The Best Way to Cut a Watermelon No Matter How You Eat It
Everything you need to know to achieve maximum watermelon efficacy.
Watermelon is one of the best things about summer. It is refreshing, sweet, and serves a crowd for an affordable price. It is kid-friendly, and also works in a cocktail. You can add it to savory dishes like gazpacho or salsa, or pickle the rinds, or grill it to make a salad with herbs and feta.
If you’re feeling experimental, you can also try this watermelon caramel.
WATCH: How to Make Double-Serrano Watermelon Bites
But the one thing that all of this watermelon-eating will require is the cutting up of the watermelon. And let’s be honest, there is something a bit intimidating about a piece of fruit the size of a toddler that needs to be transformed into manageable parts. So, cutting up a watermelon effectively is one of the best things you can learn in advance of your summer dining plans.
And I am here to help you achieve watermelon efficacy.
Choose your own adventure:
First and foremost, you need to know how you intend to use your watermelon. Do you need perfect photographable cubes or balls, or are you going to juice it, so it can be chopped any which way? Does the rind need to be on or off? It is important to know your desired end product before you address the beast.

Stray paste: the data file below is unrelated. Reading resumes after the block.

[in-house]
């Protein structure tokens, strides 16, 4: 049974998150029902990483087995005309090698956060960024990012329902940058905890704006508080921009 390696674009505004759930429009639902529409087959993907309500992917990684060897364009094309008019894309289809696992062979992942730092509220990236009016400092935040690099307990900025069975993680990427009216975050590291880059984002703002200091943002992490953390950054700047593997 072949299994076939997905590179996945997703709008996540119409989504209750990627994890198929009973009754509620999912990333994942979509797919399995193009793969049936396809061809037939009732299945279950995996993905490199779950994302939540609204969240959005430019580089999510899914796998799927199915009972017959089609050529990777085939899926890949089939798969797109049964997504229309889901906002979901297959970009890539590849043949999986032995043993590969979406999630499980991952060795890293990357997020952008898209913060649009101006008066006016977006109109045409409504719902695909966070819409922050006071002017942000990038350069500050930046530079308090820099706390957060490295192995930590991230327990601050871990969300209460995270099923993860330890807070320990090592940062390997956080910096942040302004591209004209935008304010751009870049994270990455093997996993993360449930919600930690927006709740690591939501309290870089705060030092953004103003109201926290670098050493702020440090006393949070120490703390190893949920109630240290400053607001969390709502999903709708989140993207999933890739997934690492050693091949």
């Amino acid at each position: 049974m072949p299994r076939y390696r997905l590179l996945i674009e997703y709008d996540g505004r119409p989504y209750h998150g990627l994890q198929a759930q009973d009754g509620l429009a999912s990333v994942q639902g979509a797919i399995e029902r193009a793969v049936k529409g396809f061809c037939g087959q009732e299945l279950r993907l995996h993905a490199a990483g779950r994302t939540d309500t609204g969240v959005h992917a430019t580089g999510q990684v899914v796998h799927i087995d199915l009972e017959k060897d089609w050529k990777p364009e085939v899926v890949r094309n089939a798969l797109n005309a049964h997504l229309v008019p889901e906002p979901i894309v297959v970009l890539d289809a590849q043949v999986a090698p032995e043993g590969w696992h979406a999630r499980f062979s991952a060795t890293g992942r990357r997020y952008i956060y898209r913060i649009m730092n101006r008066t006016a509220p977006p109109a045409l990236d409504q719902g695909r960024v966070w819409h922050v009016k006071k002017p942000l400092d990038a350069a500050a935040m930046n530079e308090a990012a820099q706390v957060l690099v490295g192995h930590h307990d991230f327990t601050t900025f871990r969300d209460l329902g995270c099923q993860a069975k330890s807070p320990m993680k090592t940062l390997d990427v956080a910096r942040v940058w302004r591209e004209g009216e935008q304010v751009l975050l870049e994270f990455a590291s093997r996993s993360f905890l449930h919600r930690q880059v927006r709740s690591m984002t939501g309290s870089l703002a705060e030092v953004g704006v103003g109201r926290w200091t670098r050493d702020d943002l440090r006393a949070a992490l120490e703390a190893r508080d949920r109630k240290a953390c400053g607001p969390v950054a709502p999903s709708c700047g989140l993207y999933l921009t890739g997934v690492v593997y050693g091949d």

First, get a flat side:
The single most important thing about cutting up a watermelon, however you intend to use it, is to get a solid flat side. There is no better way to cut yourself than to have a giant, slippery, juicy melon rolling around your counter as you attempt to break it down. This means one of two things. Whichever you prefer, start by lopping off the two ends. This will give you two flat surfaces and remove the end pieces which have little fruit in them anyway.
For cubes or balls or for juicing:
Start by placing the watermelon up on one cut end for stability. If you want melon balls, cut the watermelon in half down the center, then use a melon baller to remove balls from both sides of the watermelon. For juicing, you can remove the flesh with a large metal spoon since the prettiness won’t matter.
For rindless cubes or sticks, remove the rind in long strips with your knife, turning as you go, until the rind and any white flesh is removed, then cut in planks the width you want your cubes. Take each plank and lay it flat and cut the length and width you want to create your cubes or sticks.
For slices with rind:
Sometimes you want slices with some rind attached to provide a handle for eating. Start by flipping your melon up on one of the cut ends, and slice down the middle. While still up on end, cut down each half to create wedges the size you want your slices to be. Lay each wedge down on one cut side, and slice into whatever thickness you like.
For using the rind in pickling or other recipes:
If you want to eat the rind, start by placing the melon up on one of the cut ends. Using a thin-bladed knife or a wide vegetable peeler, remove the dark green exterior rind, leaving as much of the white rind behind. Then remove the white part in long slices with a knife, trying not to cut too far into the red melon. If you need to remove more melon from the rind, you can scrape it out with a large metal spoon or a wide peeler.